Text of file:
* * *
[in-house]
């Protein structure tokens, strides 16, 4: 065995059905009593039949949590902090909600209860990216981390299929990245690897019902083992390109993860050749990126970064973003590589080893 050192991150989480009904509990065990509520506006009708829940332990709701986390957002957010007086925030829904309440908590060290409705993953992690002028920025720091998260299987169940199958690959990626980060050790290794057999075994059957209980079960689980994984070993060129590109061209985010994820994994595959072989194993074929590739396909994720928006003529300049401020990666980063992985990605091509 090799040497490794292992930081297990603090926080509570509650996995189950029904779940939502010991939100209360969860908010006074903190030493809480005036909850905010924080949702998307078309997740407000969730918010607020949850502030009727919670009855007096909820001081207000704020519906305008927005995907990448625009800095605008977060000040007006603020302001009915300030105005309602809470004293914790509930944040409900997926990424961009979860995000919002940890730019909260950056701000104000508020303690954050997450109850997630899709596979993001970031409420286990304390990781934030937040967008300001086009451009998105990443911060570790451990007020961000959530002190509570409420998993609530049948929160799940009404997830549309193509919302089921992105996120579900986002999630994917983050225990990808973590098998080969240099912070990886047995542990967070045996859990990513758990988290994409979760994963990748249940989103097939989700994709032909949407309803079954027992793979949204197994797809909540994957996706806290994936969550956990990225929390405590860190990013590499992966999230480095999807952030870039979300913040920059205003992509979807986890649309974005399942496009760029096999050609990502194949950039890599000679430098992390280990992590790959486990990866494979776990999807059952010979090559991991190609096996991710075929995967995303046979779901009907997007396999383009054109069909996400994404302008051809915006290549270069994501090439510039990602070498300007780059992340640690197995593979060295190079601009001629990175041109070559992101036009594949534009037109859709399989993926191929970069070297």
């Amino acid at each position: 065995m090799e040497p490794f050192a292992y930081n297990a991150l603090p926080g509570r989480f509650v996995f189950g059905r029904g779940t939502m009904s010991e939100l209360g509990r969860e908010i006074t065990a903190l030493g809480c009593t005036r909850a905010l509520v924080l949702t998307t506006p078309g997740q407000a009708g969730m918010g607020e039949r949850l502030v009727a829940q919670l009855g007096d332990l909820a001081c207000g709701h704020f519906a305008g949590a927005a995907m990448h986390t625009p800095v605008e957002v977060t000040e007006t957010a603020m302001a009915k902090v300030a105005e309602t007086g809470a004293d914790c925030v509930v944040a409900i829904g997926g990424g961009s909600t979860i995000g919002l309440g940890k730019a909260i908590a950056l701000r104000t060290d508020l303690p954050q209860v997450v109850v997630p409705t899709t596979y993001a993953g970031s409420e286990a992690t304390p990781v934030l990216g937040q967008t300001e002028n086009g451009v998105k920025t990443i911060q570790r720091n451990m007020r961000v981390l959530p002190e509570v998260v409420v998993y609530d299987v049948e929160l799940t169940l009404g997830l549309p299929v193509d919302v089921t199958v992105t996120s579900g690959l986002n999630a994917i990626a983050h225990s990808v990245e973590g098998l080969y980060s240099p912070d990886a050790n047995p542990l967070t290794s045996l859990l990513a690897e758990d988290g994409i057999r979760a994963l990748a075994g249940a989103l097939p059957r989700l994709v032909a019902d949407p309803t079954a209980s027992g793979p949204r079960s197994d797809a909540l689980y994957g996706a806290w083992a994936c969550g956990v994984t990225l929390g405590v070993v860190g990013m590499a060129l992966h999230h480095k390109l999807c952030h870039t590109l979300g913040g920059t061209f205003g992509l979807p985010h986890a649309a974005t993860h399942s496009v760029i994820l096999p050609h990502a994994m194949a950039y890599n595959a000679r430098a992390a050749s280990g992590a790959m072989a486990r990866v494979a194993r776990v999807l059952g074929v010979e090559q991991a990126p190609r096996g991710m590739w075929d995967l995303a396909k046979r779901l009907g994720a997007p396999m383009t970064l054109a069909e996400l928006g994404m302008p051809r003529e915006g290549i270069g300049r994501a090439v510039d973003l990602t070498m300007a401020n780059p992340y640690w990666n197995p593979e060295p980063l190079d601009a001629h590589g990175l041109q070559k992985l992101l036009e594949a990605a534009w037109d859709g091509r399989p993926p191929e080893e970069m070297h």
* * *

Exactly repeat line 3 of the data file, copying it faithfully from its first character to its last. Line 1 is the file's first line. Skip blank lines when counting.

């Amino acid at each position: 065995m090799e040497p490794f050192a292992y930081n297990a991150l603090p926080g509570r989480f509650v996995f189950g059905r029904g779940t939502m009904s010991e939100l209360g509990r969860e908010i006074t065990a903190l030493g809480c009593t005036r909850a905010l509520v924080l949702t998307t506006p078309g997740q407000a009708g969730m918010g607020e039949r949850l502030v009727a829940q919670l009855g007096d332990l909820a001081c207000g709701h704020f519906a305008g949590a927005a995907m990448h986390t625009p800095v605008e957002v977060t000040e007006t957010a603020m302001a009915k902090v300030a105005e309602t007086g809470a004293d914790c925030v509930v944040a409900i829904g997926g990424g961009s909600t979860i995000g919002l309440g940890k730019a909260i908590a950056l701000r104000t060290d508020l303690p954050q209860v997450v109850v997630p409705t899709t596979y993001a993953g970031s409420e286990a992690t304390p990781v934030l990216g937040q967008t300001e002028n086009g451009v998105k920025t990443i911060q570790r720091n451990m007020r961000v981390l959530p002190e509570v998260v409420v998993y609530d299987v049948e929160l799940t169940l009404g997830l549309p299929v193509d919302v089921t199958v992105t996120s579900g690959l986002n999630a994917i990626a983050h225990s990808v990245e973590g098998l080969y980060s240099p912070d990886a050790n047995p542990l967070t290794s045996l859990l990513a690897e758990d988290g994409i057999r979760a994963l990748a075994g249940a989103l097939p059957r989700l994709v032909a019902d949407p309803t079954a209980s027992g793979p949204r079960s197994d797809a909540l689980y994957g996706a806290w083992a994936c969550g956990v994984t990225l929390g405590v070993v860190g990013m590499a060129l992966h999230h480095k390109l999807c952030h870039t590109l979300g913040g920059t061209f205003g992509l979807p985010h986890a649309a974005t993860h399942s496009v760029i994820l096999p050609h990502a994994m194949a950039y890599n595959a000679r430098a992390a050749s280990g992590a790959m072989a486990r990866v494979a194993r776990v999807l059952g074929v010979e090559q991991a990126p190609r096996g991710m590739w075929d995967l995303a396909k046979r779901l009907g994720a997007p396999m383009t970064l054109a069909e996400l928006g994404m302008p051809r003529e915006g290549i270069g300049r994501a090439v510039d973003l990602t070498m300007a401020n780059p992340y640690w990666n197995p593979e060295p980063l190079d601009a001629h590589g990175l041109q070559k992985l992101l036009e594949a990605a534009w037109d859709g091509r399989p993926p191929e080893e970069m070297h």